Publication
Title
Whole genome sequencing improves the discrimination between Mycobacterium bovis strains on the southern border of Kruger National Park, South Africa
Author
Abstract
Background: Mycobacterium bovis forms part of the Mycobacterium tuberculosis complex and has an extensive host range and zoonotic potential. Various genotyping methods (e.g., spoligotyping) have been used to describe the molecular epidemiology of M. bovis. Advances in whole genome sequencing (WGS) have increased resolution to enable detection of genomic variants to the level of single nucleotide polymorphisms. This is especially relevant to One Health research on tuberculosis which benefits by being able to use WGS to identify epidemiologically linked cases, especially recent transmission. The use of WGS in molecular epidemiology has been extensively used in humans and cattle but is limited in wildlife. This approach appears to overcome the limitations of conventional genotyping methods due to lack of genetic diversity in M. bovis. Methods: This pilot study investigated the spoligotype and WGS of M. bovis isolates (n = 7) from wildlife in Marloth Park (MP) and compared these with WGS data from other South African M. bovis isolates. In addition, the greater resolution of WGS was used to explore the phylogenetic relatedness of M. bovis isolates in neighbouring wildlife populations.Results: The phylogenetic analyses showed the closest relatives to the seven isolates from MP were isolates from wildlife in Kruger National Park (KNP), which shares a border with MP. However, WGS data indicated that the KNP and MP isolates formed two distinct clades, even though they had similar spoligotypes and identical in silico genetic regions of difference profiles.Conclusions: Mycobacterium bovis isolates from MP were hypothesized to be directly linked to KNP wildlife, based on spoligotyping. However, WGS indicated more complex epidemiology. The presence of two distinct clades which were genetically distinct (SNP distance of 19-47) and suggested multiple transmission events. Therefore, WGS provided new insight into the molecular epidemiology of the M. bovis isolates from MP and their relationship to isolates from KNP. This approach will facilitate greater understanding of M. bovis transmission at wildlife-livestockhuman interfaces and advances One Health research on tuberculosis, especially across different host species.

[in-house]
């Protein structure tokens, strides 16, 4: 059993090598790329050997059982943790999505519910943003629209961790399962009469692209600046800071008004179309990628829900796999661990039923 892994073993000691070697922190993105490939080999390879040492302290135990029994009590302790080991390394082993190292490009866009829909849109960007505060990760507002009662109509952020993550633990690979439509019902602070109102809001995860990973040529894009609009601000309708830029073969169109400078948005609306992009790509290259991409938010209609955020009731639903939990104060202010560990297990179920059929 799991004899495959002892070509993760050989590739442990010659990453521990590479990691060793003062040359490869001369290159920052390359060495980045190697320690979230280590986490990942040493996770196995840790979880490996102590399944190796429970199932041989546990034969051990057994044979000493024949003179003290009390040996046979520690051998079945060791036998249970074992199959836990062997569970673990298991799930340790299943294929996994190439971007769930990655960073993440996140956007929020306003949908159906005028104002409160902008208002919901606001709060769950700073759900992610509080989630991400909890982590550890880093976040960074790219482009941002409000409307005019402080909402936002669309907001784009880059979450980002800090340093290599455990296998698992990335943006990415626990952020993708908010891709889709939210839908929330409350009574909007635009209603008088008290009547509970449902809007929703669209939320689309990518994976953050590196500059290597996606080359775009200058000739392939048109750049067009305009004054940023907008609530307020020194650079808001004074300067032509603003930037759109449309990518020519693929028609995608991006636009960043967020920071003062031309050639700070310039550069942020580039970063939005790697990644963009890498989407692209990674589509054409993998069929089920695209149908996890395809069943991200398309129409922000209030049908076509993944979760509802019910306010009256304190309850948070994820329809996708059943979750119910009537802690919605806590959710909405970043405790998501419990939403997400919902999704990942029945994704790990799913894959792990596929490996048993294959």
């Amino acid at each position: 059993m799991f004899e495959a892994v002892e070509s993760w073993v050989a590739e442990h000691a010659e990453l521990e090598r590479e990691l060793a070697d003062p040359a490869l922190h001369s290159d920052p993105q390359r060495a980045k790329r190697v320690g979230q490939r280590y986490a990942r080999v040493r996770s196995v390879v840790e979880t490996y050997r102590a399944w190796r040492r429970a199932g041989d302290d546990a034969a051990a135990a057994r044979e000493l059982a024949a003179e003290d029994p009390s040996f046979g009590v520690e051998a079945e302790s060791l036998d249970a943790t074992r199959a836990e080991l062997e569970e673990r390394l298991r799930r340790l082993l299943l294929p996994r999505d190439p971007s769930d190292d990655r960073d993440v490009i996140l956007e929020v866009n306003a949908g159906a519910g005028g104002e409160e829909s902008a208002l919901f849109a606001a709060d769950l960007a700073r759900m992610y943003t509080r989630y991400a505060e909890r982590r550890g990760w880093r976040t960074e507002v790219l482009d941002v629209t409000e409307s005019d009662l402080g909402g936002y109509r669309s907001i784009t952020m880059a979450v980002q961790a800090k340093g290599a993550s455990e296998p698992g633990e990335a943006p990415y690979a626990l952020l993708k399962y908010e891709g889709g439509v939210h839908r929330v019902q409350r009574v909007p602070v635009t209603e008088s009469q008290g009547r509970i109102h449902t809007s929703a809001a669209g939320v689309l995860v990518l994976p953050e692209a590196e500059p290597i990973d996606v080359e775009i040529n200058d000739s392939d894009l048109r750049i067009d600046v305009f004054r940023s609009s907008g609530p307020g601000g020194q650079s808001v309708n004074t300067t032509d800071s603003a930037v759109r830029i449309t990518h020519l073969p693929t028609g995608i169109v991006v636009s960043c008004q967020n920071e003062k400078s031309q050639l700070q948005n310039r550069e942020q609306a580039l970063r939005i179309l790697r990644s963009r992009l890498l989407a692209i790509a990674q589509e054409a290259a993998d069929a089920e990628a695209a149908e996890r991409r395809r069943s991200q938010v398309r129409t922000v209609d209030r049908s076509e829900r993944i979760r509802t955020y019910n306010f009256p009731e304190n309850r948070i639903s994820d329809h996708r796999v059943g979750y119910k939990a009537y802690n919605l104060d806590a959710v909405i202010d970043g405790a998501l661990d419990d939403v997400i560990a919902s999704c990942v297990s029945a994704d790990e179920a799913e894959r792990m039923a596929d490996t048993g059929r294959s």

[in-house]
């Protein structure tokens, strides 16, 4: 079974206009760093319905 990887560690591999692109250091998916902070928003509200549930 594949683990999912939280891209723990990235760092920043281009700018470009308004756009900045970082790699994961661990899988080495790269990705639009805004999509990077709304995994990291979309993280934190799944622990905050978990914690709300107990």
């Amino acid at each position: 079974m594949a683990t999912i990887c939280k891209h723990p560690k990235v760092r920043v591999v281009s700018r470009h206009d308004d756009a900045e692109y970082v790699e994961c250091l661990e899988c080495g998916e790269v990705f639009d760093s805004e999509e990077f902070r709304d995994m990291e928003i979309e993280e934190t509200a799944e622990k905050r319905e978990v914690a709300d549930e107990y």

Language
English
Source (journal)
One Health
Publication
Amsterdam : Elsevier , 2023
ISSN
23527714
2352-7714
DOI
10.1016/J.ONEHLT.2023.100654
Volume/pages
17 (2023) , p. 1-8
Article Reference
100654
ISI
001149876700001
Pubmed ID
38283183
Full text (Publisher's DOI)
Full text (open access)
UAntwerpen
Faculty/Department
Research group
Publication type
Subject
Affiliation
Publications with a UAntwerp address
External links
Web of Science
Record
Identifier
Creation 04.03.2024
Last edited 07.03.2024
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